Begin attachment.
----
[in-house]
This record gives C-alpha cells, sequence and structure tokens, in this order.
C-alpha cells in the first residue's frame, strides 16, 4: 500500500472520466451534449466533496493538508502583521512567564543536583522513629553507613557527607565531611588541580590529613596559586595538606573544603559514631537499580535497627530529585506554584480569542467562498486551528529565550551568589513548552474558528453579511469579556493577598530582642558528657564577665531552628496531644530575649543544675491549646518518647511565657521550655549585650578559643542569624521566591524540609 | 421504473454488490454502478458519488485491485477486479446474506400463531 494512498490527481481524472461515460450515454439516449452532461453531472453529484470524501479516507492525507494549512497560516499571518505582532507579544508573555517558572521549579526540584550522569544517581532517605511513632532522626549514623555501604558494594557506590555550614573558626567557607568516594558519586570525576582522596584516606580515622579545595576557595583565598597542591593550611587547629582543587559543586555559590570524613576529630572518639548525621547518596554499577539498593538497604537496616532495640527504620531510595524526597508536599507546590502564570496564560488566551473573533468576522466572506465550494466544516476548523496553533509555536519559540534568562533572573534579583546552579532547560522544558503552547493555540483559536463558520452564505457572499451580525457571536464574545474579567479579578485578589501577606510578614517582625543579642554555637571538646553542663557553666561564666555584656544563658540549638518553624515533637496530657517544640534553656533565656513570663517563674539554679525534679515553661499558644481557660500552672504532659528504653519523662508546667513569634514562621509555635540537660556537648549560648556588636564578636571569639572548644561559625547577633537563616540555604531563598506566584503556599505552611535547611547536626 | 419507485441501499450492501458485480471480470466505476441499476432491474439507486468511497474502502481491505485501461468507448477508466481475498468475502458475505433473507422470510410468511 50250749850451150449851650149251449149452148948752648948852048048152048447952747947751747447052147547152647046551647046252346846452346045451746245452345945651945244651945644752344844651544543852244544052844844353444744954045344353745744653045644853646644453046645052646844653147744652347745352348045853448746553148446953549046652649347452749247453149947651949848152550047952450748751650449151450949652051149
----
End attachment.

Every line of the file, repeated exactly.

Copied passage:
[in-house]
This record gives C-alpha cells, sequence and structure tokens, in this order.
C-alpha cells in the first residue's frame, strides 16, 4: 500500500472520466451534449466533496493538508502583521512567564543536583522513629553507613557527607565531611588541580590529613596559586595538606573544603559514631537499580535497627530529585506554584480569542467562498486551528529565550551568589513548552474558528453579511469579556493577598530582642558528657564577665531552628496531644530575649543544675491549646518518647511565657521550655549585650578559643542569624521566591524540609 | 421504473454488490454502478458519488485491485477486479446474506400463531 494512498490527481481524472461515460450515454439516449452532461453531472453529484470524501479516507492525507494549512497560516499571518505582532507579544508573555517558572521549579526540584550522569544517581532517605511513632532522626549514623555501604558494594557506590555550614573558626567557607568516594558519586570525576582522596584516606580515622579545595576557595583565598597542591593550611587547629582543587559543586555559590570524613576529630572518639548525621547518596554499577539498593538497604537496616532495640527504620531510595524526597508536599507546590502564570496564560488566551473573533468576522466572506465550494466544516476548523496553533509555536519559540534568562533572573534579583546552579532547560522544558503552547493555540483559536463558520452564505457572499451580525457571536464574545474579567479579578485578589501577606510578614517582625543579642554555637571538646553542663557553666561564666555584656544563658540549638518553624515533637496530657517544640534553656533565656513570663517563674539554679525534679515553661499558644481557660500552672504532659528504653519523662508546667513569634514562621509555635540537660556537648549560648556588636564578636571569639572548644561559625547577633537563616540555604531563598506566584503556599505552611535547611547536626 | 419507485441501499450492501458485480471480470466505476441499476432491474439507486468511497474502502481491505485501461468507448477508466481475498468475502458475505433473507422470510410468511 50250749850451150449851650149251449149452148948752648948852048048152048447952747947751747447052147547152647046551647046252346846452346045451746245452345945651945244651945644752344844651544543852244544052844844353444744954045344353745744653045644853646644453046645052646844653147744652347745352348045853448746553148446953549046652649347452749247453149947651949848152550047952450748751650449151450949652051149